However, handicapped by the loss of their A2 spinnaker and unable to match the horsepower of Colman and Kuttel, Nannini and Ramon relinquished their lead as southerly breeze arrived from Antarctica and a reaching contest to Cape Horn began. With the southerly breeze forecast to develop into a gale and threatening to intercept Nannini and Ramon in the shallow waters of Drake Passage south of Cape Horn, the duo wisely opted to hove-to for 24 hours, 380 miles west of the cape, riding out gusts of over 50 knots. Running his campaign on a very tight budget, this decision was a key moment for the team: “When we came to Cape Horn we had to slow down and preserve the boat and I’m glad we did as we’ve arrived here in Punta with very little damage,” explains Nannini. “I am absolutely determined to complete the circumnavigation and finish the race in Les Sables d’Olonne, so every decision is always based on limiting damage to the boat.”
Financial Crisis crossed the Felipe Cubillos Cape Horn Gate at 23:25 GMT on Thursday 23 February, cutting the virtual line and rounding the cape 50 miles south of Horn Island after 25 days and 5,000 miles of racing. Light, following winds and a favourable current made the option of slipping through the 16-mile wide Le Maire Strait between Tierra del Fuego and the island of Isla de los Estados feasible, however, strong headwinds and steep waves kicked-up on the continental shelf delivering a punishing re-introduction to the South Atlantic for Nannini and Ramon. “Once we passed the Le Maire Strait we had 35-45 knots upwind which wasn’t forecast in the GRIB files,” says the Italian skipper. “Nasty and slow, just going nowhere doing four knots,” he adds. “I think the last 1,200 miles from Cape Horn to Punta were some of the hardest of the leg with light and, usually, unfavourable winds.”
For Hugo Ramon, the arrival in Punta marks the end of his GOR partnership with Marco Nannini: “I’m going to miss Marco,” admits Ramon. “He’s a lovely guy and for two very macho men to survive in such a small space is a truly great achievement!” Putting humour and sailing machismo aside, Ramon is deeply grateful to his Italian skipper: “I don’t have the pressure that Marco has of running the campaign, so there is a lot more for me to enjoy and every moment is easy and fantastic while he has to worry about money and keeping the boat in one piece,” he states. “So it’s really impressive the job he’s done.”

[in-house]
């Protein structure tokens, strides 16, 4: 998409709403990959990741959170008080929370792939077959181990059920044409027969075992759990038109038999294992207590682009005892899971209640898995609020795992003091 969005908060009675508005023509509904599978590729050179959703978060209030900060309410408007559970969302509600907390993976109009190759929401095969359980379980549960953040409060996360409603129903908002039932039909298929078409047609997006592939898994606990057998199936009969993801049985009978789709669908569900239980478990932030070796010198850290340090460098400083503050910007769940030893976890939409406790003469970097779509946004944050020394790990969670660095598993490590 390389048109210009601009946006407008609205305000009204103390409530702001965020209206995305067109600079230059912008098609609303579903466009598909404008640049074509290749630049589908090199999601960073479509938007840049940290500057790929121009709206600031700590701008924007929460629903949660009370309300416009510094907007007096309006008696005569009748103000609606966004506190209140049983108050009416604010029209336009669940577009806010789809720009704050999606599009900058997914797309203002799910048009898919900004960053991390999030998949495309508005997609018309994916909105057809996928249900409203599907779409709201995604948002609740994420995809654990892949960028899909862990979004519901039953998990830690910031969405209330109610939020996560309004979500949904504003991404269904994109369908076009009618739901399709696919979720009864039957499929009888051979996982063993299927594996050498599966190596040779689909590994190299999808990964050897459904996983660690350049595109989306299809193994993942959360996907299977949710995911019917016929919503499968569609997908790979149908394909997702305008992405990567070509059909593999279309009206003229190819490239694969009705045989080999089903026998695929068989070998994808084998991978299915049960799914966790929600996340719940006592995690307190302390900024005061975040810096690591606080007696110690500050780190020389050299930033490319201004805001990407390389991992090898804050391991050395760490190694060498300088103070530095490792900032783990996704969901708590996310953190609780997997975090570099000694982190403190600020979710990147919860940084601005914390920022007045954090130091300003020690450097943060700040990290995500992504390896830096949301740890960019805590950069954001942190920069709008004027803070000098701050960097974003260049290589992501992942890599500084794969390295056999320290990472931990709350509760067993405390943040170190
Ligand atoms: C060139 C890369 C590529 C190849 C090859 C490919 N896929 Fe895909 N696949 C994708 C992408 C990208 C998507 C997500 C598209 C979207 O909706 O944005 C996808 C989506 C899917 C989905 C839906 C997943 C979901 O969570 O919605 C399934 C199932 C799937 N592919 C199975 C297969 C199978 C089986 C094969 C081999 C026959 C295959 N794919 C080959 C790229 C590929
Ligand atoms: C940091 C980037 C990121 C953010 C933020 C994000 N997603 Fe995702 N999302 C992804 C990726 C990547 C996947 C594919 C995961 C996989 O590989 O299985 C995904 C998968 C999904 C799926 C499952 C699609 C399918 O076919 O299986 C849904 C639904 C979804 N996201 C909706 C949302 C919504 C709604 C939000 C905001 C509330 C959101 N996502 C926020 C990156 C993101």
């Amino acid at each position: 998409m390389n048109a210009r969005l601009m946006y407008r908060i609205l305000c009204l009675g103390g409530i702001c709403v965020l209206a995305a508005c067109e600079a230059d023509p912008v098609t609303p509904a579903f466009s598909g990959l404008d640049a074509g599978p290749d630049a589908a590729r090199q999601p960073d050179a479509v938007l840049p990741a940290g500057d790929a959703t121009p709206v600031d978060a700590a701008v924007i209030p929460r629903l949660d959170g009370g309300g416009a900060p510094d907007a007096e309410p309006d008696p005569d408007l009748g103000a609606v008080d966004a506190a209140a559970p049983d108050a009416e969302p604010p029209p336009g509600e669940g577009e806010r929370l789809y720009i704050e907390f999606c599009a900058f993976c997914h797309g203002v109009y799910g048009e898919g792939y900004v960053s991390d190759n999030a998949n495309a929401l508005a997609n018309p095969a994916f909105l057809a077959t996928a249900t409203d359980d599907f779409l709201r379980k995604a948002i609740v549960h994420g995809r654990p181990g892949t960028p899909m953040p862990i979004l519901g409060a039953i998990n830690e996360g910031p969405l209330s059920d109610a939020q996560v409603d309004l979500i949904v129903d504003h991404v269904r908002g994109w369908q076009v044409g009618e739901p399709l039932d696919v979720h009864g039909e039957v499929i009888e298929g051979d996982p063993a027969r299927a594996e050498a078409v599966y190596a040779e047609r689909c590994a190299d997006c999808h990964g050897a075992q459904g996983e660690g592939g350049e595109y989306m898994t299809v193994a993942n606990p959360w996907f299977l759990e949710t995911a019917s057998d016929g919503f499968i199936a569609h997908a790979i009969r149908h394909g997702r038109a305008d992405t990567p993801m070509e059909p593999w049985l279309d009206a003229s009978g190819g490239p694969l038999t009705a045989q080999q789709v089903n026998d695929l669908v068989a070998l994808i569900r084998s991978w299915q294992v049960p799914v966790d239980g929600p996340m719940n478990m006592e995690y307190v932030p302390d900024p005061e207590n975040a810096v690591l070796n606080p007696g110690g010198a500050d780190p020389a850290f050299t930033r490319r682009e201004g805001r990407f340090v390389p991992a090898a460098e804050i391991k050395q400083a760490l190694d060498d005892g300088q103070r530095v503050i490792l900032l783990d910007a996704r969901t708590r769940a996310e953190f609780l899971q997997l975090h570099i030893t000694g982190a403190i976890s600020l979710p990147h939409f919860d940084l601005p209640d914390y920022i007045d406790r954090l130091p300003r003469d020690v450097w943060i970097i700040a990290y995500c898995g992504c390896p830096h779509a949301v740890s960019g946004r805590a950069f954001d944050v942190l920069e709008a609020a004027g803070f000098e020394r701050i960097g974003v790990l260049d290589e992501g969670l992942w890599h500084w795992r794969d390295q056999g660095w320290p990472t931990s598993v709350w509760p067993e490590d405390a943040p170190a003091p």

Nannini admits that his GOR programme has been an immense struggle, but future round-the-world races are on the cards: “The stress of running this campaign has been enormous and demanding and I would only come back with a properly funded campaign,” he confirms. “I’d be interested in running a team entry for the next GOR with proper funding and some new talent from Italy with an all-Italian entry,” Nannini adds. His co-skipper will also be returning for further circumnavigations: “If someone gives me the opportunity, I’ll be back in the southern Ocean as soon as possible,” explains Ramon. “Until then, I’ll be back at home in Mallorca working on my next round-the-world project.”
To the south of Punta del Este by 500 miles, the final Class40 still racing in GOR Leg 3, Phesheya-Racing of Nick Leggatt and Phillippa Hutton-Squire, was 200 miles off Patagonia’s Valdes Peninsular on Sunaday afternoon with the possibility of the continuous headwinds finally ceasing on Monday.
Meanwhile, Dutch skipper, Nico Budel, is approaching from the north as he solo-sails Sec. Hayai through the South Atlantic to re-join the GOR fleet for Leg 4 and Leg 5 following his dismasting on Sec. Hayai with his son Frans on the first night at sea in Leg 2 from Cape Town. Nico Budel and Sec. Hayai left South Africa on the 15 February and the Dutch Class40 is currently 1,750 miles north-east of Punta del Este, sailing downwind 1,000 miles off the coast of Brazil. When Sec. Hayai reaches Uruguay, Budel will be met by his family and his co-skipper for Leg 4 to Charleston, USA, Erik van Vuuren.